Novel Enzymes for Lignin Degradation and Production of Renewable Chemicals
- to produce bio-ethanol via conversion to glucose and fermentation
- to produce chemical feedstocks for commercial use
However, a major obstacle to exploiting this renewable carbon is the durability of lignin, a heterogeneous aromatic polymer that encases the cellulose fibres in lignocellulose. Lignin, which comprises 10-30% of lignocellulose by dry weight, is composed or aryl-C3 units linked via a variety of C-C and C-O ether linkages that are extremely resistant to degradation.
Current methods for bioethanol production utilise a chemical/physical pre-treatment step, in order to remove lignin and hemicellulose, and allow access to the cellulose content of the plant biomass. The most common method used for softwood pre-treatment is acid-catalysed steam pre-treatment (190-230 oC, 2-5% SO2). This is an energy-intensive process and reduces the carbon efficiency of biofuel production. If a biological process for lignin breakdown could be discovered, then it could be used to provide a biological pre-treatment step for 2ndgeneration bio-ethanol production, thereby increasing the bioavailability of cellulose, whilst requiring less energy input for pre-treatment. In addition, lignin degradation would release valuable low molecular weight aromatic chemicals that would add considerable value to biofuel production.
Study and Analysis of Lignin degradation
Lignin can be slowly degraded by white-rot fungi such as Phanerochaete chrysosporium, which produce an extracellular lignin peroxidase enzyme to commence the degradation process. Other fungal strains produce manganese peroxidase and laccase enzymes that are also active in lignin breakdown. However, in spite of a great deal of work on fungal lignin breakdown, fungal lignin-degrading enzymes have not been used for a commercially useful process for lignin breakdown.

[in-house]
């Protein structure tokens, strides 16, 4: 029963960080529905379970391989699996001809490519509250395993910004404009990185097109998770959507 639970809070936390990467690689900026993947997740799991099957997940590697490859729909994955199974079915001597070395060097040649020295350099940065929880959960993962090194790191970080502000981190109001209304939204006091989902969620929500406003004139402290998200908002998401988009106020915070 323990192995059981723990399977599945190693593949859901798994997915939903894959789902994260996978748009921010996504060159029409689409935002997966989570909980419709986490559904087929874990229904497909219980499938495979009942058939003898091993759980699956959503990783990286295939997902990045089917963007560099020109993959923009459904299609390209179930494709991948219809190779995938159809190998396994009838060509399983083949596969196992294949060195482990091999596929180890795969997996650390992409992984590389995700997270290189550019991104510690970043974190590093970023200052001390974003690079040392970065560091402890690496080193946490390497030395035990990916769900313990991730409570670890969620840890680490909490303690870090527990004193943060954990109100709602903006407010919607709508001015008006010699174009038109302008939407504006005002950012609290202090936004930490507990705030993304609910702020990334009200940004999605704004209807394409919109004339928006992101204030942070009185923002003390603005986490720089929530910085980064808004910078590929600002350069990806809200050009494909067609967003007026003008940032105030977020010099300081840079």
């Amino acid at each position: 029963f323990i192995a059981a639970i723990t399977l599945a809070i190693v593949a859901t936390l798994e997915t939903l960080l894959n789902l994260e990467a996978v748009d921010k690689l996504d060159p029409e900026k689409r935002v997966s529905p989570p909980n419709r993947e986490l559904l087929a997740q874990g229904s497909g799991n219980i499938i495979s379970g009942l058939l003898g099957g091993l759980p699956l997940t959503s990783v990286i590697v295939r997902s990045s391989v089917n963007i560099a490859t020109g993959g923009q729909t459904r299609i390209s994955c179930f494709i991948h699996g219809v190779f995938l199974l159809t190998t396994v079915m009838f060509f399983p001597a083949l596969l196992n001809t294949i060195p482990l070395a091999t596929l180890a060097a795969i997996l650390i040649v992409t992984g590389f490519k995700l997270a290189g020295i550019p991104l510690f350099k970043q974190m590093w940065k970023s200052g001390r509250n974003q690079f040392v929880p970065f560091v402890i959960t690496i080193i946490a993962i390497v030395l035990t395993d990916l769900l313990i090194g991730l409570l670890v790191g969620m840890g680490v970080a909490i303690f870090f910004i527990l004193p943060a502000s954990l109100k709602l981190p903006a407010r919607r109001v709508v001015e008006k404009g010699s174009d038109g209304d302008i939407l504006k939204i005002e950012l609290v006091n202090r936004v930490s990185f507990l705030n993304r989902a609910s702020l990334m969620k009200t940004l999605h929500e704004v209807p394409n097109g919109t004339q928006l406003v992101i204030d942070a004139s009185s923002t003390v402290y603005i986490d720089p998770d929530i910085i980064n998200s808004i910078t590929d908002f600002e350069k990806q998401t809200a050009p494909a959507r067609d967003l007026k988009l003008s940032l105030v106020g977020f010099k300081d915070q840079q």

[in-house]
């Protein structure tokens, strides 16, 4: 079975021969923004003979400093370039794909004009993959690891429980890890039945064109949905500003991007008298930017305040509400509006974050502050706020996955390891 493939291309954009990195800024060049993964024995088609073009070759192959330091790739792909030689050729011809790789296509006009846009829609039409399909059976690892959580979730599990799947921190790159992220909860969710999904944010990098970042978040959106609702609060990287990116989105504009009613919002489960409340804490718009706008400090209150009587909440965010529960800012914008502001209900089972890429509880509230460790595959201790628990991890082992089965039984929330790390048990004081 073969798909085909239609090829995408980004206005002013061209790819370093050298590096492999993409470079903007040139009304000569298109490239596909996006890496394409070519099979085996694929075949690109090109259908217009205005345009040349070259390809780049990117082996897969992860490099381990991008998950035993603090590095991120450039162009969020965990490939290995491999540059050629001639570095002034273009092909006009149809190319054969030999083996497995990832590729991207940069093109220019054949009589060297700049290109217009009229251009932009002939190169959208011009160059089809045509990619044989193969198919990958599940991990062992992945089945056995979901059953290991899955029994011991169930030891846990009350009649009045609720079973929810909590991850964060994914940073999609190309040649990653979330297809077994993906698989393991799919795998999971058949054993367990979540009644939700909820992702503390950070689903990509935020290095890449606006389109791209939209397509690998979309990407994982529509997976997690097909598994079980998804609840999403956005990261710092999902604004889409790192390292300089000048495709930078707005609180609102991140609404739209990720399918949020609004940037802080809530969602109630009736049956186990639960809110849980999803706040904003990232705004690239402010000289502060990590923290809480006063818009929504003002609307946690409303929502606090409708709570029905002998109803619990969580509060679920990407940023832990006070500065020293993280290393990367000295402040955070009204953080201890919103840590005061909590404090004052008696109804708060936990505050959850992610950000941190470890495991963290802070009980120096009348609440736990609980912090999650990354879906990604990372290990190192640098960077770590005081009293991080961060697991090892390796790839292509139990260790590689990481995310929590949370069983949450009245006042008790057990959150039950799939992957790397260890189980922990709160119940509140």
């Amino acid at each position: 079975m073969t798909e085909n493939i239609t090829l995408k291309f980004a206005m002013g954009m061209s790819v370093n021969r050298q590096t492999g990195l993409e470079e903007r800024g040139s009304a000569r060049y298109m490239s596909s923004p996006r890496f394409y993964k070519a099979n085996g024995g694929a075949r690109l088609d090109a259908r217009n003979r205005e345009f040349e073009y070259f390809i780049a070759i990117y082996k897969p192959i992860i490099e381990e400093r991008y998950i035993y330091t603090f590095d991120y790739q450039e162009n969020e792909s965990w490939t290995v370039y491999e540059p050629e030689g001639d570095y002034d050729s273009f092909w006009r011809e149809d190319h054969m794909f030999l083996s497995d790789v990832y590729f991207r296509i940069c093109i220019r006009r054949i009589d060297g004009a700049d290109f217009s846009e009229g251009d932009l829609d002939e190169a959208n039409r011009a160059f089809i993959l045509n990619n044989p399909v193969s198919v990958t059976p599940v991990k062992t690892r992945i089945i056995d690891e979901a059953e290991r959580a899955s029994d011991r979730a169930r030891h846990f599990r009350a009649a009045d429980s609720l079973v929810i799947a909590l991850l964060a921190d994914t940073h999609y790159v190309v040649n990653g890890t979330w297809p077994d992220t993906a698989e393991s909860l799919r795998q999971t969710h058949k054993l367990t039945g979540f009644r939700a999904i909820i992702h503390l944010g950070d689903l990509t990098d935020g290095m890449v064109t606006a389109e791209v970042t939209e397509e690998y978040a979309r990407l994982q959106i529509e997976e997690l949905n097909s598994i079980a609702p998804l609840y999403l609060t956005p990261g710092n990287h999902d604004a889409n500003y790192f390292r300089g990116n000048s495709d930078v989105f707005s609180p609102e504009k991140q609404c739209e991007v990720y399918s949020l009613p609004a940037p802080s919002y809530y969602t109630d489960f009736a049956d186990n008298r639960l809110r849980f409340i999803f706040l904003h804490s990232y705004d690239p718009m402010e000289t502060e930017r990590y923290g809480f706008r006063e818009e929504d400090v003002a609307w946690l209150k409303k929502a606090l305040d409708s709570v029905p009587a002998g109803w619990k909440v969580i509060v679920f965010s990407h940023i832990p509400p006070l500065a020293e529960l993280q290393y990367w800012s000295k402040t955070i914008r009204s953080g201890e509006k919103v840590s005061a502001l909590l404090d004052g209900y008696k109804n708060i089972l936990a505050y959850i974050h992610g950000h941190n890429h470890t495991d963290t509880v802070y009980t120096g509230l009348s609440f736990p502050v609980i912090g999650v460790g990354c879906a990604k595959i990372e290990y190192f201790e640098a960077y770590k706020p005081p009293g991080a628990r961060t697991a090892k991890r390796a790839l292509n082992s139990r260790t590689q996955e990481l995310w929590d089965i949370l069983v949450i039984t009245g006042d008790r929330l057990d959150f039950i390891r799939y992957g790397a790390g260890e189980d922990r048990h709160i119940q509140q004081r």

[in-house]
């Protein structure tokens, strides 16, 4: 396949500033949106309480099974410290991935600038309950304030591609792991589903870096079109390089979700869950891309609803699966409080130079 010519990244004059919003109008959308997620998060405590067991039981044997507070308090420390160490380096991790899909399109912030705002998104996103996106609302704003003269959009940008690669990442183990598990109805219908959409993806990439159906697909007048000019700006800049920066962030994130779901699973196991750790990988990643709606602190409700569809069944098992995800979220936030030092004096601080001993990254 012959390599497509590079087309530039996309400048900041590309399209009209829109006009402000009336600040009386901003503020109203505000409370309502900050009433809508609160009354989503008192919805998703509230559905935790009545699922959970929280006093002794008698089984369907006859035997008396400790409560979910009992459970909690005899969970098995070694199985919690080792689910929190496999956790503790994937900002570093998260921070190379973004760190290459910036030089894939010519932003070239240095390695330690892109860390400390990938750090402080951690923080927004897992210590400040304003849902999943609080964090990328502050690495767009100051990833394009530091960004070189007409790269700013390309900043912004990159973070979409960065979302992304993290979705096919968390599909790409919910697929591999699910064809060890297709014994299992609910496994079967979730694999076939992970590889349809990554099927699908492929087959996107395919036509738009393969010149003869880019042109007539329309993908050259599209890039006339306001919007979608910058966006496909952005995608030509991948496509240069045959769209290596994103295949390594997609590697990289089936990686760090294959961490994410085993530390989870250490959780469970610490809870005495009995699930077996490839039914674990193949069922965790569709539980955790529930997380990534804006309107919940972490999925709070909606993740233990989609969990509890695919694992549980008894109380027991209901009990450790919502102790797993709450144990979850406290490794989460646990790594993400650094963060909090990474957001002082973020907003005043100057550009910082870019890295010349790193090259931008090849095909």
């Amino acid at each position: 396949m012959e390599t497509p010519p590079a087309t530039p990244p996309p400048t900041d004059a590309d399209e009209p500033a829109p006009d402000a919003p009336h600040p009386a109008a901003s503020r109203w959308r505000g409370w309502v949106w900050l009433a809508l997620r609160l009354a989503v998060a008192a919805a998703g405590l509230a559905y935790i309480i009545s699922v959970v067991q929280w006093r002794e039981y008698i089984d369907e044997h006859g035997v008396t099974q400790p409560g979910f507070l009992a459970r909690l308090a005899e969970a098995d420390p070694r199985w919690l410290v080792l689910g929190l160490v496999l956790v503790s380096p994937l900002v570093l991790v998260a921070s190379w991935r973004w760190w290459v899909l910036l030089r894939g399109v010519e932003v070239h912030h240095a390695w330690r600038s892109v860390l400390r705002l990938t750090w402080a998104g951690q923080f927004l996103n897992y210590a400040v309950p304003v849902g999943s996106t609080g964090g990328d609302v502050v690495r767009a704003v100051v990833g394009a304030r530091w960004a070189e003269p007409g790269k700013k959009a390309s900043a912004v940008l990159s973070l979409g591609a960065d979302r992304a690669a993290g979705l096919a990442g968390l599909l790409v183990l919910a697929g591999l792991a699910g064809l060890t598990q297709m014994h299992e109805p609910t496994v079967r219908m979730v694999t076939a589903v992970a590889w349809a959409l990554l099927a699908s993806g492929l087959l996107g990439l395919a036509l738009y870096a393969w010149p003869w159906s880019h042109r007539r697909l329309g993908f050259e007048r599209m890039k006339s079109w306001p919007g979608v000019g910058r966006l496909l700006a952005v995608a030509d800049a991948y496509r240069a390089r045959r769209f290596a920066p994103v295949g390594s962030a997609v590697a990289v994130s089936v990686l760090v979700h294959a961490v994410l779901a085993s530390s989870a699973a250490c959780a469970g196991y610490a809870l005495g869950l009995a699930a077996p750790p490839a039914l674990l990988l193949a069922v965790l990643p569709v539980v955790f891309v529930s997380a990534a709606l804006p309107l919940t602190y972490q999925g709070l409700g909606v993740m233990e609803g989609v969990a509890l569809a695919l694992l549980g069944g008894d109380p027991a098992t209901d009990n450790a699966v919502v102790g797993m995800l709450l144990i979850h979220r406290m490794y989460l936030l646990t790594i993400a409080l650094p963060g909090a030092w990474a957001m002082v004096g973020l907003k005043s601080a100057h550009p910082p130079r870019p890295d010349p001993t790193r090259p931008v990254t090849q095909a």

Several types of bacteria are also known to degrade lignin, notably Actinomycetes such as Streptomyces viridosporus, and strains of Nocardia and Pseudomonas. The initial breakdown products are phenylpropanoid dimers which can be degraded by soil bacteria such as Sphingomonas and Pseudomonas via aromatic meta-cleavage pathways.
As part of the WOW (“Wealth out of Waste”) project, funded by IMRC, we are using novel spectrophotometric assays for lignin breakdown to identify new bacterial lignin degraders. We have developed two spectrophotometric assays to screen for lignin degradation activity.
The first assay involves the breakdown of fluorescently modified lignin, leading to an increase of fluorescence in solution. We have observed time-dependent increases in fluorescence over 0-2 hr, upon addition of cultures of known lignin-degrading Pseudomonas putida, Nocardia and Rhodococcus strains, relative to non-degrading strains. Similar levels of activity are observed using culture supernatant, in the presence of hydrogen peroxide, indicating that extracellular peroxidase enzymes are responsible, and activity is protein-dependent.
The second assay involves chemically nitrated lignin. Treatment of the nitrated lignin with bacterial lignin degraders leads to a time-dependent increase in absorbance at 400 nm, due to release of nitrophenol products. We are currently using these assays to screen for new lignin-degrading bacteria, and to examine the specificity of bacterial degraders towards different lignin types, and we are carrying out lignocellulose breakdown experiments, to examine the aromatic breakdown products.